Also contributing to the discussion on digital activism was Meera K, Cofounder of Bangalore News publication, Citizen Matters. In examining examples of new spaces that digital media has provided for the exchange of pluralistic views and alternative voices, Meera critiques different types of activism that have emerged, including  social activism, political activism, and middle class activism. She questions whether new media can be seen as sufficient space for free speech with reference to various challenges, such as the polarization of debates, and also compares and contrasts the positive outcomes of new media campaigns—such as tangible capitalized solutions—with corresponding pitfalls.

A debate amongst attendees followed in response to the question of assessing the value of media in terms of impact or size of public outreach, along with how content is generated and controlled.

Digital Media and Journalism

Independent journalist and media analyst, Geeta Seshu, got the conversation started regarding digital media and journalism by comparing the pitfalls of journalism in traditional media with the possibilities offered by digital journalism. Geeta argues that journalists have become devalued and are losing their footing within traditional media. She discussed the new forms of journalism and how news can be generated in an interactive and non-hierarchical manner and examined the intersections of mainstream media and journalism.  She questions the possibility of digital journalism existing on its own, without the influence of or incorporation of principles of traditional media, and grapples with possibilities for providing a new model for doing so.

The day’s last speaker was Subhash Rai, Associate Editor of New Indian Express. Subhash offers a mainstream perspective and argues that we must look at traditional and mainstream forms of media as a starting point for emerging forms of journalism before we can begin to understand these journalism models better. Just as well, traditional and mainstreams means of news dissemination can learn from digital media, however we should not be quick to look away from the core of the entire picture, as traditional forms of media are still very strong in comparison.

A discussion followed surrounded questions posed by speakers and attendees, such as what digital journalism should look like, and how such a transition to new forms of media should be imagined. How information has changed with respect to its creation and consumption was debated as well.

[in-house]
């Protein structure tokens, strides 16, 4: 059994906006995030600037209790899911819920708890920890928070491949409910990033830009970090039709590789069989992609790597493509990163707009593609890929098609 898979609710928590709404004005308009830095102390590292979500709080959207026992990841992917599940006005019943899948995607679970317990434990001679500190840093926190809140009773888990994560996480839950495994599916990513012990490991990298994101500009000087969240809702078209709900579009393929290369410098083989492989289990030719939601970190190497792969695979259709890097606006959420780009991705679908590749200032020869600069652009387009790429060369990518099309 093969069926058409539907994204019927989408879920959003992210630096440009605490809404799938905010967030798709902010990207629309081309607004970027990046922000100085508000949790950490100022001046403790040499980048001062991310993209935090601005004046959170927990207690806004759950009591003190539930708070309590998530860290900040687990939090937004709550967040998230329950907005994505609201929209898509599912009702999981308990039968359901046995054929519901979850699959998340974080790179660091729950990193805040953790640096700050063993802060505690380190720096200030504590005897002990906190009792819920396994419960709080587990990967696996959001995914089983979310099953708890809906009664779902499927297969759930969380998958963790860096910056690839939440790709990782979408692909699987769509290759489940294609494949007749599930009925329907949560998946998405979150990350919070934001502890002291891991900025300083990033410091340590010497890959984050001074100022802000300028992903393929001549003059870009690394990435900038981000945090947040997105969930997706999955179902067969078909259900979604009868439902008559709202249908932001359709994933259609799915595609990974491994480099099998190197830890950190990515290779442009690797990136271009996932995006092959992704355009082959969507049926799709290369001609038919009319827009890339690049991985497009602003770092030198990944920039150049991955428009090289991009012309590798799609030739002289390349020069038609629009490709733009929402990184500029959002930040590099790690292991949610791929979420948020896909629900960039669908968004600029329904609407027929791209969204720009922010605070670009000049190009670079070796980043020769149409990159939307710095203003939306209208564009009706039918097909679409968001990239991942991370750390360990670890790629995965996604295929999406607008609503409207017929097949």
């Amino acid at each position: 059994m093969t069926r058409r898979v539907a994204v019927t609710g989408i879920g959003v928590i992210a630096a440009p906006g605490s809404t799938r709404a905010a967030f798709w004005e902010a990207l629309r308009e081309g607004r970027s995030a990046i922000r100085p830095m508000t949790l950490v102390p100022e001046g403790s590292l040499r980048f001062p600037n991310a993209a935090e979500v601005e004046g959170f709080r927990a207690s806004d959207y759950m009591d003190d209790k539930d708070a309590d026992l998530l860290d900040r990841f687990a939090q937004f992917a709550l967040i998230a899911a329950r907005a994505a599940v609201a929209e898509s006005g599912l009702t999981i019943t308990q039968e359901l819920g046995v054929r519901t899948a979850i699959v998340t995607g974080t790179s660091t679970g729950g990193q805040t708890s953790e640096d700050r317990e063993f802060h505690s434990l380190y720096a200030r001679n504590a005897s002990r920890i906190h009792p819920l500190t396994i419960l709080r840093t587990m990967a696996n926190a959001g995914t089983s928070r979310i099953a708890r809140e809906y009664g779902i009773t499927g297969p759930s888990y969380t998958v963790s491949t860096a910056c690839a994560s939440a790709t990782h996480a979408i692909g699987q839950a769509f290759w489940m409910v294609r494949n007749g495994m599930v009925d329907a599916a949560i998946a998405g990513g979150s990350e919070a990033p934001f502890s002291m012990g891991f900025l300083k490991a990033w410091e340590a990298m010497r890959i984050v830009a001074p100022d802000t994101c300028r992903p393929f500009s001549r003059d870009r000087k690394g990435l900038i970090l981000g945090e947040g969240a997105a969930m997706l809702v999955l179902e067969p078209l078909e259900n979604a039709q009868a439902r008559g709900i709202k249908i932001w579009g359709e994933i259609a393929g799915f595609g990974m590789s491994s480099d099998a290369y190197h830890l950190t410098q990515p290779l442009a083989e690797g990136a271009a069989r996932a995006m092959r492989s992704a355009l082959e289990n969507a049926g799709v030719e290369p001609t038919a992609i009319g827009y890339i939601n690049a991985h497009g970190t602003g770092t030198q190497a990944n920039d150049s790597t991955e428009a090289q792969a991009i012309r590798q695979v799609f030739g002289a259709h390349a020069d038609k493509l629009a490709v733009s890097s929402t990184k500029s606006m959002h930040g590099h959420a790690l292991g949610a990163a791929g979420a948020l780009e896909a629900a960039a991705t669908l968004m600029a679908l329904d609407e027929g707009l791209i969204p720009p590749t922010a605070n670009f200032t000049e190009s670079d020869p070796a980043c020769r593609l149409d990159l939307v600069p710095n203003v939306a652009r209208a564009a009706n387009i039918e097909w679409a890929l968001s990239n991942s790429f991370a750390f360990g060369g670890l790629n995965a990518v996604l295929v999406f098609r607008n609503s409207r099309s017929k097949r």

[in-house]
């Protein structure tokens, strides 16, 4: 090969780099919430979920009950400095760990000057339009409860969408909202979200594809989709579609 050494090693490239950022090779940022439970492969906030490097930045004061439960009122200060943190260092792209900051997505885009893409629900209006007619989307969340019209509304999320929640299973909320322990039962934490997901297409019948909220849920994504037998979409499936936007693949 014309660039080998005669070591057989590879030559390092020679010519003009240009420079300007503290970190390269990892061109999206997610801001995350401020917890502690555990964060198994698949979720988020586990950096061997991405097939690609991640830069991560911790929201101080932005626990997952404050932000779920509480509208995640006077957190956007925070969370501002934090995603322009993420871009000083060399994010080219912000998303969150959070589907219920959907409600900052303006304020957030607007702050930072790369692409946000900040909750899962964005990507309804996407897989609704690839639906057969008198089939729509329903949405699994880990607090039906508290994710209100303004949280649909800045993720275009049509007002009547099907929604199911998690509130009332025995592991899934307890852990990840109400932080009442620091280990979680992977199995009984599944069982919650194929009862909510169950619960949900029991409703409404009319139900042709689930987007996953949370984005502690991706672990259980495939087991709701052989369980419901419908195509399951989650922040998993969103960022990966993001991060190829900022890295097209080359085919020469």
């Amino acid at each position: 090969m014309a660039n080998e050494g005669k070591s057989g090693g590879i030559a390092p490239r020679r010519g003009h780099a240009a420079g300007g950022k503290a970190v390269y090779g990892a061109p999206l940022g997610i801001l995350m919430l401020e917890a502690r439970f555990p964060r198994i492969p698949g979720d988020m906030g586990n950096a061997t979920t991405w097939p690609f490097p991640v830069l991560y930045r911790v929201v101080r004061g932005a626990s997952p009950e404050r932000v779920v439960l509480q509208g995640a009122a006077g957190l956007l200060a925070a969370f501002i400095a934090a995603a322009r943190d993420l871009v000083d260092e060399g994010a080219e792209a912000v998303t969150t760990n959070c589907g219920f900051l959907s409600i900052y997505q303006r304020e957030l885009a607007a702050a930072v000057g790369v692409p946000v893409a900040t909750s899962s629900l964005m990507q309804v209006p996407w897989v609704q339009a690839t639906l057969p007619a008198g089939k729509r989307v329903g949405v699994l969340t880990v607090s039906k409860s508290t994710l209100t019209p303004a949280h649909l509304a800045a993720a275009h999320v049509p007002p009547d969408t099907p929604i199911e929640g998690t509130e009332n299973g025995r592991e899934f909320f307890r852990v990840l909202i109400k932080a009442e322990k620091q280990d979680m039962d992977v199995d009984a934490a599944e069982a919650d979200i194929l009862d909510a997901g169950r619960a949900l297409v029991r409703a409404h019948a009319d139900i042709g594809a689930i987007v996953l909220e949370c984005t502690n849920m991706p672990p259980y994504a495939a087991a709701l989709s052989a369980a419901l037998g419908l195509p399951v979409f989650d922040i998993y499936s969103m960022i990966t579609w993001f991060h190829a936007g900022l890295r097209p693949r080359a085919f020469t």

Moving Forward

Before the conclusion of the public consultation, attendees and speakers discussed future advancements for the country report.  Many recommendations and ideas were generated, including suggestions for future public consultations, advocacy windows offered by the report, and ways to produce another iteration of the report. Prospective initiatives included online working groups to dive deeper into specific themes of the report, a Hackathon where attendees will pool ideas together, and follow-up public consultations.

Mapping Digital Media 2

Participants brainstormed together on how to move forward the report’s findings. Many ideas were drafted, including a Hack-a-thon and online focus groups.

The event's agenda went as follows:

10.00 a.m. Introductory Remarks by Vibodh Parthasarathi, CCMG, Jamia
10.15 a.m. - 11.30 a.m. Policies, Laws and Regulators
Session Moderator – Ram Bhat
Speakers – Lawrence Liang (ALF) and Mathew John (JGLS)
11.30 a.m. - 11.45 a.m.

Tea Break

11.45 a.m. - 1.15 p.m. Digital Media and Society (Digital Activism)
Session Moderator – Lawrence Liang
Speakers – Arjun Venkatraman (Mojolab) and Meera K (Citizen Matters)

1.15 p.m. - 2.00 p.m. Lunch Break
2.00 p.m. - 3.15 p.m. Digital Media and Journalism
Session Moderator – Vibodh Parthasarathi
Speakers – Geeta Seshu (Free Speech Hub) and Subhash Rai (
3.15 p.m. - 4.00 p.m. The Way Ahead (Moving Forward)
Moderated by Lawrence Liang

Event Participants

  1. Rashmi Vallabhrajasyuva
  2. Meera K, Oorvani Foundation
  3. Samantha Cassar, CIS
  4. Sharath Chandra Ram, CIS
  5. Suresh Kumar, Artist
  6. Aruna Sekhar, Amnesty India
  7. Sriram Sharma, Part time Blogger
  8. Ammu Joseph, Independent Researcher
  9. Mathew John, Jindal Global Law School
  10. Swati Mehta, The Rules
  11. James North, The Rules
  12. Bhairav Acharya, Lawyer
  13. Deepa Kurup, The Hindu
  14. Abhilash N, Independent
  15. Deepu, Pedestrian Pictures
  16. Rashmi M, PhD Student at NIAS
  17. Jayanth S, LOCON Solutions Pvt Ltd.
  18. Nehaa Chaudhari, CIS
  19. Dinesh TB, Servelots
  20. Snehashish Ghosh, CIS
  21. Lawrence Liang, ALF
  22. Vibodh Parthasarathi, CCMG, Jamia
  23. Ram Bhat, Maraa
  24. Ashish Sen, AMARC
  25. Subhash Rai, New Indian Express
  26. Geeta Seshu, Free Speech Hub, The Hoot
  27. Arjun Venkatraman, Mojo Lab Foundation
  28. Raajen, Centre for Education and Documentation
  29. Ekta, Maraa
  30. Smarika Kumar, ALF

Press Coverage

  1. Need to increase diversity in online journalism (The New Indian Express, October 28, 2013).
  2. Experts moot holistic approach to media laws (The Hindu, October 28, 2013).
Filed under: